I understand what Glen Alleman is trying to do here when he insists that you can pick all three of time, budget and scope, but he totally misses the point:
Put these estimates into a schedule, sequence the work. See what you get. Don’t like the outcome? Adjust One, Two, or Three of the variables and repeat the process.
Repeat until all three variables balance – fit into the acceptable norms of acceptance.
The big problem is, as they say, when everything is a priority, nothing is a priority. When push comes to shove, as will in any project, what will you give up on? Are you ready to go past the previously agreed upon timelines? Are you willing to allocate more money? Are you going to scale down your requirements for the release?
For example, if it is an “Industry Conference” you need to release for, you cannot adjust time. If you are a startup, your money is probably fixed. If you are trying to overthrow an established software player, scope cannot be changed. The whole point about TBS is that something cannot be compromised (at least not readily) and you need to give up on the others.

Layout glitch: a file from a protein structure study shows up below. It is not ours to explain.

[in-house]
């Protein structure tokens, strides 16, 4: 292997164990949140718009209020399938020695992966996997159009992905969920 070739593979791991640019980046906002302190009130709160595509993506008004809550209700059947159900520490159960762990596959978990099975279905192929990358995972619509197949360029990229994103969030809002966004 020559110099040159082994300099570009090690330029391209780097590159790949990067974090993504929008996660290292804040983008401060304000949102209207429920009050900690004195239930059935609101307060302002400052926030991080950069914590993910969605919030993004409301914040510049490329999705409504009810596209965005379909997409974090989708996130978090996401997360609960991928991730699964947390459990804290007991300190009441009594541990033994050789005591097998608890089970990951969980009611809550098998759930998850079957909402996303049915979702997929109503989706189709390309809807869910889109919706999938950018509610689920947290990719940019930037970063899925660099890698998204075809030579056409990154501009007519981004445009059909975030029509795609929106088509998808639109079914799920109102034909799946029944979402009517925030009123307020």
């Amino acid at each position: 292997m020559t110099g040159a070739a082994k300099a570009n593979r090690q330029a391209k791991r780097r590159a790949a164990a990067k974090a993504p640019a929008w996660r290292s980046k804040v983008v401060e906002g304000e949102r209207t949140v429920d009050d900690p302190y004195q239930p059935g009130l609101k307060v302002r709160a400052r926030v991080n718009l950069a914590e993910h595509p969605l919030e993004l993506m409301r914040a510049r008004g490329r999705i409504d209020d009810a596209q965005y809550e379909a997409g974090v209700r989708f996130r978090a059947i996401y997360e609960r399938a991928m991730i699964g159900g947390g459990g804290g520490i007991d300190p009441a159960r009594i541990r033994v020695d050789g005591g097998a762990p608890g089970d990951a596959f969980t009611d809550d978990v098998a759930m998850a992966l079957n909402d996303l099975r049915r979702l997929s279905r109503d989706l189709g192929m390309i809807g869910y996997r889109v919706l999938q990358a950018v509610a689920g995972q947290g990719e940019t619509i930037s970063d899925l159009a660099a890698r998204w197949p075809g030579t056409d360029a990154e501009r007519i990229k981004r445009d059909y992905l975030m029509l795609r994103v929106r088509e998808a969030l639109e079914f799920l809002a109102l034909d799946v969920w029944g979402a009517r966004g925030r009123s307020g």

Same goes for “time, cost and quality”. The biggest danger about compromising on all three parts of the equation is that you may end up with something that is of low quality at a price nobody is willing to pay released at a time when no one is interested in buying it.
Projects that do such compromises go on for way too long, have their most important features gutted (because they usually take more time) and cost more money anyway. It is like what Jack Welch used to say about budgets. There is a compromise between the person who asks for it and the person who grants it, but neither are happy at the end. The asker didn’t get enough to do the work and the granter feels that they paid more than they wanted.